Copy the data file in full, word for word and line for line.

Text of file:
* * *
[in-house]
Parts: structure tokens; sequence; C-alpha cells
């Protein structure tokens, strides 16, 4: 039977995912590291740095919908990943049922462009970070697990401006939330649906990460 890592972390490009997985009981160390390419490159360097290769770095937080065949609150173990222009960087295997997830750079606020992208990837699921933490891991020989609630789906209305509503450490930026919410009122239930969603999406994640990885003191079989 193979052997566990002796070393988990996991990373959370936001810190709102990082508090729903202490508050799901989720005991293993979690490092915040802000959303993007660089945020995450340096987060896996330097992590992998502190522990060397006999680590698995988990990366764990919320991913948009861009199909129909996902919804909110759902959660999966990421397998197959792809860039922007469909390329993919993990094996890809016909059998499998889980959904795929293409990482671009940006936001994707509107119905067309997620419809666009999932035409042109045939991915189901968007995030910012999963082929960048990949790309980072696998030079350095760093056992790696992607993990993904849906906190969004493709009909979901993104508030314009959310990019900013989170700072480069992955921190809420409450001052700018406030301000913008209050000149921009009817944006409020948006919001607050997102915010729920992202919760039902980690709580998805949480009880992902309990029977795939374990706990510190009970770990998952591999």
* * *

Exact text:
[in-house]
Parts: structure tokens; sequence; C-alpha cells
């Protein structure tokens, strides 16, 4: 039977995912590291740095919908990943049922462009970070697990401006939330649906990460 890592972390490009997985009981160390390419490159360097290769770095937080065949609150173990222009960087295997997830750079606020992208990837699921933490891991020989609630789906209305509503450490930026919410009122239930969603999406994640990885003191079989 193979052997566990002796070393988990996991990373959370936001810190709102990082508090729903202490508050799901989720005991293993979690490092915040802000959303993007660089945020995450340096987060896996330097992590992998502190522990060397006999680590698995988990990366764990919320991913948009861009199909129909996902919804909110759902959660999966990421397998197959792809860039922007469909390329993919993990094996890809016909059998499998889980959904795929293409990482671009940006936001994707509107119905067309997620419809666009999932035409042109045939991915189901968007995030910012999963082929960048990949790309980072696998030079350095760093056992790696992607993990993904849906906190969004493709009909979901993104508030314009959310990019900013989170700072480069992955921190809420409450001052700018406030301000913008209050000149921009009817944006409020948006919001607050997102915010729920992202919760039902980690709580998805949480009880992902309990029977795939374990706990510190009970770990998952591999």